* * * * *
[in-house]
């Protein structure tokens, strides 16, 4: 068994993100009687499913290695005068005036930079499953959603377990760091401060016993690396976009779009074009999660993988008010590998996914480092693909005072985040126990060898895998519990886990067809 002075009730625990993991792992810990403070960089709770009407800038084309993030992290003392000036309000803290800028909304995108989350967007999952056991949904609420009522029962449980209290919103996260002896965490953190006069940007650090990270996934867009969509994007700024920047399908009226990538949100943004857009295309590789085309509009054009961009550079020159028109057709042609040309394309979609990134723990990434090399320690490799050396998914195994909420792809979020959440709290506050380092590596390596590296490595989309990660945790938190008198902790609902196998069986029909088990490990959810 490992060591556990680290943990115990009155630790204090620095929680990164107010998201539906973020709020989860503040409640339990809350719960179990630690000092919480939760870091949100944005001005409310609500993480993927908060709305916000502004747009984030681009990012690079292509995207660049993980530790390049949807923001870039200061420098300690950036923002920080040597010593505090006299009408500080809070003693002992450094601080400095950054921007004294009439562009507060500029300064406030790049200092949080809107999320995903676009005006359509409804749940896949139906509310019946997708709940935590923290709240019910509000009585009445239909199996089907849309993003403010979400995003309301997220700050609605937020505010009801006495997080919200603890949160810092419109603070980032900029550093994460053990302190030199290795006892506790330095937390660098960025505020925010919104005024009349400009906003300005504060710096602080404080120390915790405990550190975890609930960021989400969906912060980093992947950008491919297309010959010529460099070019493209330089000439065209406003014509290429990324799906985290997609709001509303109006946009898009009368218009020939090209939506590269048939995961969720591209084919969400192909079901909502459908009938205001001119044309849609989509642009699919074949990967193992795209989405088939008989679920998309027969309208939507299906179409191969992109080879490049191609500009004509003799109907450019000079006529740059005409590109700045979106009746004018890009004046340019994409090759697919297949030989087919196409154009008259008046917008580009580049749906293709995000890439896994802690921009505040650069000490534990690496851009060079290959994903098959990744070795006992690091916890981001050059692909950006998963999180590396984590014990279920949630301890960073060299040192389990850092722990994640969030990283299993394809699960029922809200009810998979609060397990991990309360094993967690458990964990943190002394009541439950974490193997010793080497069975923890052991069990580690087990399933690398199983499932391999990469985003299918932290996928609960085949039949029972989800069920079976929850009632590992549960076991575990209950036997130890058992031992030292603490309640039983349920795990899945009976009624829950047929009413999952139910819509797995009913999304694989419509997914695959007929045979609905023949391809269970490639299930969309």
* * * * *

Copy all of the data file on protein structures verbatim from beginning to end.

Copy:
[in-house]
């Protein structure tokens, strides 16, 4: 068994993100009687499913290695005068005036930079499953959603377990760091401060016993690396976009779009074009999660993988008010590998996914480092693909005072985040126990060898895998519990886990067809 002075009730625990993991792992810990403070960089709770009407800038084309993030992290003392000036309000803290800028909304995108989350967007999952056991949904609420009522029962449980209290919103996260002896965490953190006069940007650090990270996934867009969509994007700024920047399908009226990538949100943004857009295309590789085309509009054009961009550079020159028109057709042609040309394309979609990134723990990434090399320690490799050396998914195994909420792809979020959440709290506050380092590596390596590296490595989309990660945790938190008198902790609902196998069986029909088990490990959810 490992060591556990680290943990115990009155630790204090620095929680990164107010998201539906973020709020989860503040409640339990809350719960179990630690000092919480939760870091949100944005001005409310609500993480993927908060709305916000502004747009984030681009990012690079292509995207660049993980530790390049949807923001870039200061420098300690950036923002920080040597010593505090006299009408500080809070003693002992450094601080400095950054921007004294009439562009507060500029300064406030790049200092949080809107999320995903676009005006359509409804749940896949139906509310019946997708709940935590923290709240019910509000009585009445239909199996089907849309993003403010979400995003309301997220700050609605937020505010009801006495997080919200603890949160810092419109603070980032900029550093994460053990302190030199290795006892506790330095937390660098960025505020925010919104005024009349400009906003300005504060710096602080404080120390915790405990550190975890609930960021989400969906912060980093992947950008491919297309010959010529460099070019493209330089000439065209406003014509290429990324799906985290997609709001509303109006946009898009009368218009020939090209939506590269048939995961969720591209084919969400192909079901909502459908009938205001001119044309849609989509642009699919074949990967193992795209989405088939008989679920998309027969309208939507299906179409191969992109080879490049191609500009004509003799109907450019000079006529740059005409590109700045979106009746004018890009004046340019994409090759697919297949030989087919196409154009008259008046917008580009580049749906293709995000890439896994802690921009505040650069000490534990690496851009060079290959994903098959990744070795006992690091916890981001050059692909950006998963999180590396984590014990279920949630301890960073060299040192389990850092722990994640969030990283299993394809699960029922809200009810998979609060397990991990309360094993967690458990964990943190002394009541439950974490193997010793080497069975923890052991069990580690087990399933690398199983499932391999990469985003299918932290996928609960085949039949029972989800069920079976929850009632590992549960076991575990209950036997130890058992031992030292603490309640039983349920795990899945009976009624829950047929009413999952139910819509797995009913999304694989419509997914695959007929045979609905023949391809269970490639299930969309």